To get backtraces for Windows Mobile on the ARM, Breakpad needs to learn to process Windows IDiaFrameData stack-walking debugging information for the ARM. At present, Breakpad's support for IDiaFrameData info is x86-specific. Background: Producing a stack trace on ARM processors requires debugging information beyond function names/addresses and source line information. Call instructions save the return address in the link register, but there is no convention for where the link register should be saved, when it gets saved, or indeed whether it should be saved at all. On Linux, DWARF CFI and .eh_frame sections provide instruction-by-instruction annotations which describe how to recover saved registers (like LR). On Windows, the DIA interface's IDiaFrameData class provides similar annotations. IDiaFrameData: http://msdn.microsoft.com/en-us/library/hf0s0y3f%28VS.100%29.aspx
What's entailed here is to take the code in StackwalkerX86::GetCallerByWindowsFrameInfo, here: http://code.google.com/p/google-breakpad/source/browse/trunk/src/processor/stackwalker_x86.cc#94 find some reasonable way to make it platform-independent, and then make both x86 and ARM use the platform-independent interface.
Actually, comment 1 is wrong: Windows Mobile on ARM doesn't use the IDiaFrameData stack walking debugging information. Perhaps better links: SEH in RISC environments: http://msdn.microsoft.com/en-us/library/ms925504.aspx PDATA structures: http://msdn.microsoft.com/en-us/library/aa448751.aspx
Right, so, we believe the way to fix this will be: 1) Make dump_syms know how to parse the PE file (EXE or DLL), find the .pdata section 2) Parse the .pdata section which contains the aforementioned PDATA structures 3) For each function, parse the prolog to determine how to restore registers for each function's caller (as described here: http://blogs.msdn.com/hopperx/archive/2006/02/03/524170.aspx ). alternately, parse a PDATA_EH struct from the .text section if the PDATA struct specifies that the function uses exception handling 4) Output this data to the symbol file in some useful format that the stackwalker can use. jimb suggested that we might be able to just translate it to DWARF CFI to reuse his existing infrastructure for handling CFI.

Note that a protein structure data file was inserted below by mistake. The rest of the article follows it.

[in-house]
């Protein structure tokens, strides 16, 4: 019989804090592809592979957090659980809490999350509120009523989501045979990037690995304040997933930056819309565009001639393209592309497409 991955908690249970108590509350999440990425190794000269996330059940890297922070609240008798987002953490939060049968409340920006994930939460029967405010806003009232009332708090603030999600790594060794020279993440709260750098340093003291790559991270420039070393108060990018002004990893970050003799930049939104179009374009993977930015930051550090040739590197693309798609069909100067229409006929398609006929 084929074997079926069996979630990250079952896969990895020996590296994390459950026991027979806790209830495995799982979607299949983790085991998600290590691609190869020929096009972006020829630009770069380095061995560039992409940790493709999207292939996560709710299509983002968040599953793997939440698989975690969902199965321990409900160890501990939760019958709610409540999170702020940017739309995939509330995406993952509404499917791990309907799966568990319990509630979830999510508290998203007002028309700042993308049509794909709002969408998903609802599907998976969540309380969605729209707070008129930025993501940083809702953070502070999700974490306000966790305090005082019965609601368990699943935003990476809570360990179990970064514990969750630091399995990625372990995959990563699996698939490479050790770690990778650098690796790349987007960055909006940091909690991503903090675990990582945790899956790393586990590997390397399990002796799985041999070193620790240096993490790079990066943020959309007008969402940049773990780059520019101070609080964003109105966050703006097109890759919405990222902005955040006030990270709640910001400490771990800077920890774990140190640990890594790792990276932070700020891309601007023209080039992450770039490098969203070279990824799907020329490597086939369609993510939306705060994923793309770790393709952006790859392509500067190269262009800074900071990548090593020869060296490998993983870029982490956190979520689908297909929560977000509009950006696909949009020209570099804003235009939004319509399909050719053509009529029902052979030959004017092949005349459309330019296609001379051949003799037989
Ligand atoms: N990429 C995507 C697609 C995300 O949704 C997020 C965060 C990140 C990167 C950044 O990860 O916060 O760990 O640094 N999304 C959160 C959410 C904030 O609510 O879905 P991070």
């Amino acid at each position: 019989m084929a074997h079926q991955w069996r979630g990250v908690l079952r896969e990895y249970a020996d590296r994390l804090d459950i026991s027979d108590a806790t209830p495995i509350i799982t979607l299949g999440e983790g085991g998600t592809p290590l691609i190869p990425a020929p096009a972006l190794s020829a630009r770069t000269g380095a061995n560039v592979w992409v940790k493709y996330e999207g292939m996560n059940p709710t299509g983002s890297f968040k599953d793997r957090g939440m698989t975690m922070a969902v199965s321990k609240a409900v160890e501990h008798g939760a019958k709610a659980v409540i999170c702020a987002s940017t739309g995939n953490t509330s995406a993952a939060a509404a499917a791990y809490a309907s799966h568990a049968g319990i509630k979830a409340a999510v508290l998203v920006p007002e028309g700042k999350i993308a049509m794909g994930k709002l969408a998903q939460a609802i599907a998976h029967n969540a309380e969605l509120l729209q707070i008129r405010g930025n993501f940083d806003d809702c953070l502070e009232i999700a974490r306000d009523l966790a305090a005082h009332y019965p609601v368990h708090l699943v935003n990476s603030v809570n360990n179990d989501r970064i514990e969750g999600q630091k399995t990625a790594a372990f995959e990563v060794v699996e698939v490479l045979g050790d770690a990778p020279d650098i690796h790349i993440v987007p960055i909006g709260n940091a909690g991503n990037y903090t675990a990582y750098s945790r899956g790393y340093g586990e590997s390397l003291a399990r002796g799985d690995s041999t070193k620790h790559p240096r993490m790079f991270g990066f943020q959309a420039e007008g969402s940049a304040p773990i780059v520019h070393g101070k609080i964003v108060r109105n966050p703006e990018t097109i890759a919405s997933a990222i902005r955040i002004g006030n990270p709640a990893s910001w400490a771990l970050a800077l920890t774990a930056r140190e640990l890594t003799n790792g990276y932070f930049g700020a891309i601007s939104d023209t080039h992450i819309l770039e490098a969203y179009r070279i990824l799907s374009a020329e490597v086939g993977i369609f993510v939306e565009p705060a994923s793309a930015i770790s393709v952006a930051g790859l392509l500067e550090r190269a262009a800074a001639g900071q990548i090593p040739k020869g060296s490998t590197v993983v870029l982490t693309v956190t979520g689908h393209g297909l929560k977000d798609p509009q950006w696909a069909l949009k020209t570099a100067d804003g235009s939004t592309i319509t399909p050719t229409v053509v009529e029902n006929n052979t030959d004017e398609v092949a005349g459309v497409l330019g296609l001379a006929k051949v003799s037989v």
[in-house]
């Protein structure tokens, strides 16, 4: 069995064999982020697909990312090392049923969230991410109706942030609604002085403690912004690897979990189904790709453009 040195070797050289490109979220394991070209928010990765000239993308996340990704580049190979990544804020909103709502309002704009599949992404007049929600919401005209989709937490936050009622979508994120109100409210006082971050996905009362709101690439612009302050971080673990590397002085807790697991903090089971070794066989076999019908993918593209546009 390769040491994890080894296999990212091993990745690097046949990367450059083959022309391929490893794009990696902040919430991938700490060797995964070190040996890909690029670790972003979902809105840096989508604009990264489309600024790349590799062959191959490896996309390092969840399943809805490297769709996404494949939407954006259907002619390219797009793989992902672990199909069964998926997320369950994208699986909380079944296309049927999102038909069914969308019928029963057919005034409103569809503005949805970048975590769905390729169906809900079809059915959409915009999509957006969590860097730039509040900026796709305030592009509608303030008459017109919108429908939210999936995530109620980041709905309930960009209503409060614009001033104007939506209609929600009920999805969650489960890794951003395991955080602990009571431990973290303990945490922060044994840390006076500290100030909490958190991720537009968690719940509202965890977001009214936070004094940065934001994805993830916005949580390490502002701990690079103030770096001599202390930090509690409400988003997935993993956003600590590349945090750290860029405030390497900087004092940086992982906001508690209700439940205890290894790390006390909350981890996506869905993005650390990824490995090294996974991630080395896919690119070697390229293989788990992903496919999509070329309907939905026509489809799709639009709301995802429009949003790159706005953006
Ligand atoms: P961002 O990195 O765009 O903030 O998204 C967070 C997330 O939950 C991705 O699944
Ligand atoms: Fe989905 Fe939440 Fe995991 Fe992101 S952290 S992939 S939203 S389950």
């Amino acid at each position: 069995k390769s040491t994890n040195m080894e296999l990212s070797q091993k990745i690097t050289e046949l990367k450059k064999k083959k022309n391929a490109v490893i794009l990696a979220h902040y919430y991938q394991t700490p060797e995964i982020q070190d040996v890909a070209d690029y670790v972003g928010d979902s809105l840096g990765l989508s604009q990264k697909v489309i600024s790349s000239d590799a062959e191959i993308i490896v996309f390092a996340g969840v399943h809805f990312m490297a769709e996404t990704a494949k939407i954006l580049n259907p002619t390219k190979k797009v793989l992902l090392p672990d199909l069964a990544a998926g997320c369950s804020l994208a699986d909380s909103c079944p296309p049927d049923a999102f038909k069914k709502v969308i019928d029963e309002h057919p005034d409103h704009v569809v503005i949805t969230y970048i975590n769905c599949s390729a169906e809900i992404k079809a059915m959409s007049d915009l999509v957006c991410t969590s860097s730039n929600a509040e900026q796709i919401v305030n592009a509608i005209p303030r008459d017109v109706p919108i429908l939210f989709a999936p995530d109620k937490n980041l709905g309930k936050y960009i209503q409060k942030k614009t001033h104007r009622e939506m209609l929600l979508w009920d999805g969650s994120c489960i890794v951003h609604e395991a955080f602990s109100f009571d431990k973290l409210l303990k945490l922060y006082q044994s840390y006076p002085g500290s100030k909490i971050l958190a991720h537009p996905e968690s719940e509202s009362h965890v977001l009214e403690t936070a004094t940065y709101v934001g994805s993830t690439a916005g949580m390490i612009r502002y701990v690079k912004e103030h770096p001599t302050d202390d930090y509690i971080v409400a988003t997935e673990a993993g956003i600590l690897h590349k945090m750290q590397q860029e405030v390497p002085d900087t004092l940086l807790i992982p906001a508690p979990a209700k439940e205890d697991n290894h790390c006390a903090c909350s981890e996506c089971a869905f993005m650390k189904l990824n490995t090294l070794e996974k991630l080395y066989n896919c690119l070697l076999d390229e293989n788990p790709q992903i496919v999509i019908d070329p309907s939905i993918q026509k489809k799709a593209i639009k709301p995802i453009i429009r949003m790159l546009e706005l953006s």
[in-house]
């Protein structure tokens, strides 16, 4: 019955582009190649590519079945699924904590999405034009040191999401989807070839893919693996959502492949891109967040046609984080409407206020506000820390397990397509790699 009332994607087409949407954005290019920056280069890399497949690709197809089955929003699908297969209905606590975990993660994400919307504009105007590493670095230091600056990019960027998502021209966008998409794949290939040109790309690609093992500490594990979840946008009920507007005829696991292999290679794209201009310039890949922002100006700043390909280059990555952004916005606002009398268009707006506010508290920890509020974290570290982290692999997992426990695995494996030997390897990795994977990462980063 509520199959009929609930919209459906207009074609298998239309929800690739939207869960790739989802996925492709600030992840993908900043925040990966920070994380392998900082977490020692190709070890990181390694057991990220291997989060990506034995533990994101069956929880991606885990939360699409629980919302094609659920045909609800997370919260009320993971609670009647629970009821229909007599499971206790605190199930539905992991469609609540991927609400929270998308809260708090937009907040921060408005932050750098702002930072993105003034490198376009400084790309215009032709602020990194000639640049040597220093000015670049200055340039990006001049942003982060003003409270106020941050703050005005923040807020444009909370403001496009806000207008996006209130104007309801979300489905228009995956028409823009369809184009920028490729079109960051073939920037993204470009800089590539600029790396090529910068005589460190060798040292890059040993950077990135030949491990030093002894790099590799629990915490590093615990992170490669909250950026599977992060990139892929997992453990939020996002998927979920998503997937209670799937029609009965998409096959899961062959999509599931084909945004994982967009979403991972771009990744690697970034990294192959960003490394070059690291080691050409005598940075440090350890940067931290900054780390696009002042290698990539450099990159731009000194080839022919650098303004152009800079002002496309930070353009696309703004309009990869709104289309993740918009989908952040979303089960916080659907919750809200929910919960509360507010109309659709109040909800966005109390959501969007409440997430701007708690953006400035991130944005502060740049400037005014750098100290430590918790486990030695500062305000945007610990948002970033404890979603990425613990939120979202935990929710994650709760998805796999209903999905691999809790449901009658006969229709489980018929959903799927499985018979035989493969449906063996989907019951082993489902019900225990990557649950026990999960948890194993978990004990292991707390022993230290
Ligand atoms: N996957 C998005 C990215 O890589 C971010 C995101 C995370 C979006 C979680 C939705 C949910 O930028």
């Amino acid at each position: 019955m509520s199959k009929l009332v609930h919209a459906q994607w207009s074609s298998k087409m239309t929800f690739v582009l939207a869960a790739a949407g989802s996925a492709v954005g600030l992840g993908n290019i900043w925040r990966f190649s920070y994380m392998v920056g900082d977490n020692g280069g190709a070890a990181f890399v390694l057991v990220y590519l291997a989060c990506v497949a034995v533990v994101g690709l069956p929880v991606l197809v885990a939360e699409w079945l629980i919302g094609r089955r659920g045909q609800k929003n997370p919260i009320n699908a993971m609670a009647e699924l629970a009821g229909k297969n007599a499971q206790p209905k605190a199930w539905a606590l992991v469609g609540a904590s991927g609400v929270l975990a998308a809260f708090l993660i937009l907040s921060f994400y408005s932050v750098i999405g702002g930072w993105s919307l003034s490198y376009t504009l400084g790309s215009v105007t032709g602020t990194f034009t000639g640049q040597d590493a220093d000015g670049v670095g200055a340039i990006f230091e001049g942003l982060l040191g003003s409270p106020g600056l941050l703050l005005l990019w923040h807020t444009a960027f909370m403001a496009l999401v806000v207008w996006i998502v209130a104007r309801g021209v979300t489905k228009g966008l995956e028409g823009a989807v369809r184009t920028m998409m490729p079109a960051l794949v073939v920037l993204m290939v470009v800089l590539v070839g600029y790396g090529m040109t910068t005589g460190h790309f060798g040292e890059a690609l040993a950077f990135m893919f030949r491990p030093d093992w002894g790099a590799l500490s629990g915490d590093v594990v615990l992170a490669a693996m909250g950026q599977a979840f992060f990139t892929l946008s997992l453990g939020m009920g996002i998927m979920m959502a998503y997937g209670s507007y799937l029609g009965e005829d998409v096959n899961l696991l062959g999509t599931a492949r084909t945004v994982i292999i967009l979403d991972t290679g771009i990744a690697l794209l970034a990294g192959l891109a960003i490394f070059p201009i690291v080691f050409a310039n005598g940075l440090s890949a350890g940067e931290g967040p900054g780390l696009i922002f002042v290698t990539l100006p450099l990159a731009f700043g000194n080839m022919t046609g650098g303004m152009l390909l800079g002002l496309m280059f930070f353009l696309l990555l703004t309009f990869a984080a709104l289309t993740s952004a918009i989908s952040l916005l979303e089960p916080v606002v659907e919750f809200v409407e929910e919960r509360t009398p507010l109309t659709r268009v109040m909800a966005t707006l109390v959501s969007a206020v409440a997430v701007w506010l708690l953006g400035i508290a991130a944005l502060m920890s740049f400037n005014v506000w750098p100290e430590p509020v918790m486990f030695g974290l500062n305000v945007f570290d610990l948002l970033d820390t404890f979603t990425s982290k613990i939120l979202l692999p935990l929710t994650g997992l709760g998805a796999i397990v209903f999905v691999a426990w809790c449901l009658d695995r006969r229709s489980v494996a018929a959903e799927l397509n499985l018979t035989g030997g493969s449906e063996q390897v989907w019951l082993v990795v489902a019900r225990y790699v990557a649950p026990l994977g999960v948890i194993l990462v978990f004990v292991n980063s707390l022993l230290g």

One thing that kind of sucks is that dump_syms on Windows doesn't currently have to look at the executable image at all, it gets everything it needs from the PDB file via DIA. I don't think this will be a showstopper though.
(In reply to comment #3) > 4) Output this data to the symbol file in some useful format that the > stackwalker can use. jimb suggested that we might be able to just translate it > to DWARF CFI to reuse his existing infrastructure for handling CFI. Actually, I had in mind something much simpler. DWARF CFI is really hairy, but the STACK CFI records that we use to represent it in breakpad symbol files are really simple: STACK CFI INIT 804c4b0 40 .cfa: $esp 4 + $eip: .cfa 4 - ^ STACK CFI 804c4b1 .cfa: $esp 8 + $ebp: .cfa 8 - ^ STACK CFI INIT records establish the initial rules for a given address and range; STACK CFI records are deltas, showing which rules changed at a given address. The rules are a list of REGISTER: EXPRESSION pairs, where EXPRESSION is a postfix expression: "$esp 4 +" means $esp+4; '^' is a memory fetch. .cfa is a synthetic register, representing the base of the stack frame; it makes the other rules a bit easier to write. If there's no explicit rule for the $esp, you use the .cfa as the caller's $esp. So that example says that, at the function's entry, the .cfa is four bytes past the stack pointer, and the return address is saved four bytes before the .cfa. Then, one instruction later, the .cfa is eight bytes past the stack pointer, and the frame pointer, $ebp has been saved on top of the return address --- so that instruction must have been "push $ebp". This is pretty straightforward, and very general. So it's worth considering whether the data we parse out of the .pdata section, or whatever, can be put in this form. If there are difficulties, it will be because the .pdata doesn't provide enough detail. For example, the Windows x86 unwinding data, which Breakpad symbol files store as STACK WIN records, only describe the layout of the fixed section of the frame, as created by the prologue. It doesn't describe how the stack pointer changes as the function runs; you need to use data from the callee to find that --- and we can't know the callee at dump time.
Status: NEW → RESOLVED
Last Resolved: 8 years ago
Resolution: --- → WONTFIX
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